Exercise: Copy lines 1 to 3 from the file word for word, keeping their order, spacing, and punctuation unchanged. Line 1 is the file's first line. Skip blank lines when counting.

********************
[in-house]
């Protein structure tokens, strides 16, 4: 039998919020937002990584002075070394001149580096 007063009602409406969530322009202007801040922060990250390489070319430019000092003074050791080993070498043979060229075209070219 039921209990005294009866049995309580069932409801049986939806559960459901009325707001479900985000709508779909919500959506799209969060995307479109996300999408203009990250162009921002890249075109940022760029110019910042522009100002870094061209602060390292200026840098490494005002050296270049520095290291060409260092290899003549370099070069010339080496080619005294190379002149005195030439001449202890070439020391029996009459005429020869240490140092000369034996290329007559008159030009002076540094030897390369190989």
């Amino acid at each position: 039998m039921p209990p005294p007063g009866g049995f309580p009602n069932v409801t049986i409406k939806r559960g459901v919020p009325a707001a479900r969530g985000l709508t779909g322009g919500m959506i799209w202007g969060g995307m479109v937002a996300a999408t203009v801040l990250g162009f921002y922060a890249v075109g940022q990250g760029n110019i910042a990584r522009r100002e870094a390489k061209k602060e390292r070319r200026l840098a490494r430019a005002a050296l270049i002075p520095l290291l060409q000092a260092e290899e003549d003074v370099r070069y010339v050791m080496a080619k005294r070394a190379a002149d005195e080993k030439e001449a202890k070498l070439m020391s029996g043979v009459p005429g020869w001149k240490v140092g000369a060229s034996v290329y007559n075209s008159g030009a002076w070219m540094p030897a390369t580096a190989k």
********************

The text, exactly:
[in-house]
């Protein structure tokens, strides 16, 4: 039998919020937002990584002075070394001149580096 007063009602409406969530322009202007801040922060990250390489070319430019000092003074050791080993070498043979060229075209070219 039921209990005294009866049995309580069932409801049986939806559960459901009325707001479900985000709508779909919500959506799209969060995307479109996300999408203009990250162009921002890249075109940022760029110019910042522009100002870094061209602060390292200026840098490494005002050296270049520095290291060409260092290899003549370099070069010339080496080619005294190379002149005195030439001449202890070439020391029996009459005429020869240490140092000369034996290329007559008159030009002076540094030897390369190989």
């Amino acid at each position: 039998m039921p209990p005294p007063g009866g049995f309580p009602n069932v409801t049986i409406k939806r559960g459901v919020p009325a707001a479900r969530g985000l709508t779909g322009g919500m959506i799209w202007g969060g995307m479109v937002a996300a999408t203009v801040l990250g162009f921002y922060a890249v075109g940022q990250g760029n110019i910042a990584r522009r100002e870094a390489k061209k602060e390292r070319r200026l840098a490494r430019a005002a050296l270049i002075p520095l290291l060409q000092a260092e290899e003549d003074v370099r070069y010339v050791m080496a080619k005294r070394a190379a002149d005195e080993k030439e001449a202890k070498l070439m020391s029996g043979v009459p005429g020869w001149k240490v140092g000369a060229s034996v290329y007559n075209s008159g030009a002076w070219m540094p030897a390369t580096a190989k």